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PERCEPTUAL AND ATTENTIONAL PROCESSES FOLLOWING · PDF file PERCEPTUAL AND ATTENTIONAL PROCESSES FOLLOWING CALLOSAL SECTION IN HUMANS* MICHAEL S. GAZZANIGA Division of Cognitive Neuroscience,

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  • Neuropsycholoyio, Vol 25, No IA, PP. 119-133, 1987. Prmkd in Great Britam

    0028-3932187 S3.00+0.00 Pergamon Journals Ltd.

    PERCEPTUAL AND ATTENTIONAL PROCESSES FOLLOWING CALLOSAL SECTION IN HUMANS*

    MICHAEL S. GAZZANIGA

    Division of Cognitive Neuroscience, Department of Neurology, Cornell University Medical College, New York, NY, 10021, U.S.A.

    (Accepted 7 October 1986)

    Abstract-Studies are reviewed that examine how perceptual and attentional systems operate in the cortically disconnected human. The data indicate that even though both simple and complex perceptual information associated with the cognitive activities of each disconnected half brain show virtually no interactions, the attentional system remains largely integrated in the split-brain patient. It also appears that the human brain is subject to a set of finite resources it can allocate to cognitive activities. These resources are not changed following cortical disconnection. Taken together, studies to date support the view that the attentional system is an independently functioning and integrated entity, following brain bisection, that participates in both perceptual and cognitive activities of each hemisphere.

    INTRODUCTION

    THE INTACT cerebral cortices collaborate to carry out the operations of human conscious experience. The specialized functions of each cerebrum are interconnected via the corpus callosum, giving rise to an integrated system that manages linguistic, memorial, and cognitive functions in a seemingly unified way. While classic neuropsychologic observations following focal lesions assess the consequences of damage on the whole operating system that produces human cognition, split-brain studies have centered on considering what each half brain can accomplish alone and isolated from its partner [6,25]. With a crisp surgical lesion dividing the two cortices, questions have been asked about whether or not the two halfbrains are similar and equally competent in a host of learning and perceptual tasks. In general these studies have suggested that the disconnected cerebral hemispheres are able to work independently and without interference from the other. These findings were consistent with expectations from the animal literature and with the fact that only cortical systems had been disconnected.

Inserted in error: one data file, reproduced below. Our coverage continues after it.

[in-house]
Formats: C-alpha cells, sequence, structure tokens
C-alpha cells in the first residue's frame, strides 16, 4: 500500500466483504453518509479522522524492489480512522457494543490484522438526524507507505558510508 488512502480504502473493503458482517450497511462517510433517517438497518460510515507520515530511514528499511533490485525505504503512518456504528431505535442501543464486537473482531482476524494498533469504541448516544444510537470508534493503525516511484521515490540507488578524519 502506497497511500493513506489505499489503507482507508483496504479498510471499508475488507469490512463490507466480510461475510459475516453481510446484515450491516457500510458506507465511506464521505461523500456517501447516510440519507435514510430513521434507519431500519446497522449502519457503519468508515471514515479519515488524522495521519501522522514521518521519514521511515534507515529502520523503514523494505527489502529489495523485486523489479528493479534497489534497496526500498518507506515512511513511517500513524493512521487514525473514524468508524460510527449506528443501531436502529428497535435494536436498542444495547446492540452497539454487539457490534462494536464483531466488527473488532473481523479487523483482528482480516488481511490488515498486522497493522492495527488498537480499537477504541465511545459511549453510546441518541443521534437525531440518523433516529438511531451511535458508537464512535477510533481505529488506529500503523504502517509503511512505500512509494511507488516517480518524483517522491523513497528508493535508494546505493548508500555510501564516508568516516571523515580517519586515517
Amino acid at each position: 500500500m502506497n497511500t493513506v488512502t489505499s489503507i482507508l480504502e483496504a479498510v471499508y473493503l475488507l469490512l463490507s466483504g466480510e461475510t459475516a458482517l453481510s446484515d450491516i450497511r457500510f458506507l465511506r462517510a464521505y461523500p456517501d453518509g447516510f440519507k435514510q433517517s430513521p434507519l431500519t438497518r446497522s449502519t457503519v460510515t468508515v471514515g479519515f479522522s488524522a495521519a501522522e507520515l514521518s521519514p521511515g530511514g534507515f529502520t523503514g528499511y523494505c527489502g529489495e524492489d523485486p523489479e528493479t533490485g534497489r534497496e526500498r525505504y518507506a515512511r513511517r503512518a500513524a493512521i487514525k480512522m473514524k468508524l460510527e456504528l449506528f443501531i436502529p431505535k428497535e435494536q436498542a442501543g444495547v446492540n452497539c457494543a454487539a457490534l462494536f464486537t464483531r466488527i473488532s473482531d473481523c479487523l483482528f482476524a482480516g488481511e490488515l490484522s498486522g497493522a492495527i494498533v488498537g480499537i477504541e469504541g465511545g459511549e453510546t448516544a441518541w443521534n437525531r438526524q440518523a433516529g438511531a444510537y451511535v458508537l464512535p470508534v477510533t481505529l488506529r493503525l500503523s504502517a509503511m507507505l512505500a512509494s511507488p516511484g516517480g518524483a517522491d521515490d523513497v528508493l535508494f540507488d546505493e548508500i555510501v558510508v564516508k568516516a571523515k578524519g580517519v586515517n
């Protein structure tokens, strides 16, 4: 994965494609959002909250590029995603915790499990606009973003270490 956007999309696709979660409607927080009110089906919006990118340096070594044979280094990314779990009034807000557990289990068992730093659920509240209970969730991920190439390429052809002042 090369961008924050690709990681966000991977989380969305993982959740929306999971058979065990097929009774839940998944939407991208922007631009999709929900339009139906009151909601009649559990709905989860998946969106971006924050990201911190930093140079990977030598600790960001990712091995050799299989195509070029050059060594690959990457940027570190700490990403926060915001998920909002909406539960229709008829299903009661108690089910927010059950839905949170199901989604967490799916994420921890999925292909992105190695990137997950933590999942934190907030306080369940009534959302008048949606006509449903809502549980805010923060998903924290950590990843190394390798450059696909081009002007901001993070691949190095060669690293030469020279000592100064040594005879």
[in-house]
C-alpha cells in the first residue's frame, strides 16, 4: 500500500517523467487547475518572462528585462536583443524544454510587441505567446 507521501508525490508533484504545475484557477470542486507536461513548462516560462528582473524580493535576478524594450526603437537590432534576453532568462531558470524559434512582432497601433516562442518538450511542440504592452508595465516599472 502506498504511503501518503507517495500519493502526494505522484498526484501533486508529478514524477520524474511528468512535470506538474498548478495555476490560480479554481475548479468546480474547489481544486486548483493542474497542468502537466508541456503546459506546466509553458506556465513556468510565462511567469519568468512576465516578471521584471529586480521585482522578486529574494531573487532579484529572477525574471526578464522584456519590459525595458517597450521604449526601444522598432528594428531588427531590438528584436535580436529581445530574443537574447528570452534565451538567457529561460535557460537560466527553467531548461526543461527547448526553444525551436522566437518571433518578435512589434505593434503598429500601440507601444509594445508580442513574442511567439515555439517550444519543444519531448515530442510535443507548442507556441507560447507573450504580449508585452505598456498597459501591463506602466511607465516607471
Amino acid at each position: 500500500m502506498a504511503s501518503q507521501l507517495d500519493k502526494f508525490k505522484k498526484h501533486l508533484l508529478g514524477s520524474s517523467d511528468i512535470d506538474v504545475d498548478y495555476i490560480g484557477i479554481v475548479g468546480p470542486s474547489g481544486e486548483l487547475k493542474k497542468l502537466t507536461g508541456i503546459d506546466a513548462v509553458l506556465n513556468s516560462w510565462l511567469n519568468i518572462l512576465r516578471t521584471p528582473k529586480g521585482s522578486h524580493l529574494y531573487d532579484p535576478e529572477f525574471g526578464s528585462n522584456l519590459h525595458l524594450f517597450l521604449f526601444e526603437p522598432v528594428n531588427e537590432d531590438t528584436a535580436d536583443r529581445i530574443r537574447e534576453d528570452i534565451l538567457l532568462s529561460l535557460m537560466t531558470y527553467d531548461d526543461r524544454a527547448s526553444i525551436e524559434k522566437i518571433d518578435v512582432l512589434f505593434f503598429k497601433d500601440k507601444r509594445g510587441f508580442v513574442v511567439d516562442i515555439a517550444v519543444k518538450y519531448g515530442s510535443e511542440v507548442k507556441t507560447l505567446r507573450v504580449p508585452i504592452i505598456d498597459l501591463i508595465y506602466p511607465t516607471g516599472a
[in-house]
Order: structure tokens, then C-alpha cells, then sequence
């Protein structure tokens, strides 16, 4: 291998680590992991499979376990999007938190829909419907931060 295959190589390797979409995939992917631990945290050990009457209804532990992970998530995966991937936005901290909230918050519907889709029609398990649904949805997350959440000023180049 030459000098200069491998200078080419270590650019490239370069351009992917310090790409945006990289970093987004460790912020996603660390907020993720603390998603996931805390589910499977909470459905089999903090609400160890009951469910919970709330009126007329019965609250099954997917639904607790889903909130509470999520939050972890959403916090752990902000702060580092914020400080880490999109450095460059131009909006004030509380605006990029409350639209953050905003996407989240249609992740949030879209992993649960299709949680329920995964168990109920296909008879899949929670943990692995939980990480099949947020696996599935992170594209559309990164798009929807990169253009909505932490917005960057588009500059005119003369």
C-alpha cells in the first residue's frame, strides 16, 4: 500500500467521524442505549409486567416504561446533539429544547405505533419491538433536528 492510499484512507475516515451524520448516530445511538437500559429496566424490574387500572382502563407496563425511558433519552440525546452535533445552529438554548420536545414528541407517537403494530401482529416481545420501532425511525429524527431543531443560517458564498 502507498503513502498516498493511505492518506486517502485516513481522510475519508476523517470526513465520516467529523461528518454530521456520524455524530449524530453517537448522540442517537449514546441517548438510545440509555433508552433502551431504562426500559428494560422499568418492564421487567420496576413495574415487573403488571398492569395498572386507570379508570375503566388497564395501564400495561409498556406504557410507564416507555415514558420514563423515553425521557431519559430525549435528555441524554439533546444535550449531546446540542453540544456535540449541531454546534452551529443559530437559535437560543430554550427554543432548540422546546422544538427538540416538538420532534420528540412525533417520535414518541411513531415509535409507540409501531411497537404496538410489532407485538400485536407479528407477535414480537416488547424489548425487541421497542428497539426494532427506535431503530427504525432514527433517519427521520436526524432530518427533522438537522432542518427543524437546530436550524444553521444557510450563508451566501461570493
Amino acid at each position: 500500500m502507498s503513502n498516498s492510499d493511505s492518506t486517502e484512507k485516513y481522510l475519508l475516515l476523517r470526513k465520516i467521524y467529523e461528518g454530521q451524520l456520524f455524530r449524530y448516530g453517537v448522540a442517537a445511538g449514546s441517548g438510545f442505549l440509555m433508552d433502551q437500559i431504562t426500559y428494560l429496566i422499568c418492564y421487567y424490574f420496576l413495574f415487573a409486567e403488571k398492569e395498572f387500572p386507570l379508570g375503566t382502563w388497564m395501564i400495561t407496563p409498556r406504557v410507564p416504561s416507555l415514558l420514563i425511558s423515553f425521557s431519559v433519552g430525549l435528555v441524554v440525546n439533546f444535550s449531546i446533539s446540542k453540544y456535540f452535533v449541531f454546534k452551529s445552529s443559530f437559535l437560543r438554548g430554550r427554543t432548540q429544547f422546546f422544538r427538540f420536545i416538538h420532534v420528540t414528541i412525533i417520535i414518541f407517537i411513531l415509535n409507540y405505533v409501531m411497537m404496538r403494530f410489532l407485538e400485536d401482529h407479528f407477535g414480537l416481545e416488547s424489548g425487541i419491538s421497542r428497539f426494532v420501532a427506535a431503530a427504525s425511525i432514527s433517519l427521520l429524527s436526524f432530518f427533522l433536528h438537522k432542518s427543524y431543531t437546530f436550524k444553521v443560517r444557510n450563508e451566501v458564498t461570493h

The cortically disconnected patient, however, has rich interconnections remaining between the two half brains, structures that could possibly subserve the exchange of some kind of information related to or involved in perceptual, cognitive, or attentional processes. The process that has consistently shown interhemispheric interactions has been the attention system. The picture that has newly emerged is an intricate one that evolved with the appearance of new sophisticated experimentation and the inevitable richness that follows from the opportunity to study more split-brain cases. In much of what follows I will review studies that my late colleague, Jeffrey Holtzman and I carried out over 6 yr. In the history of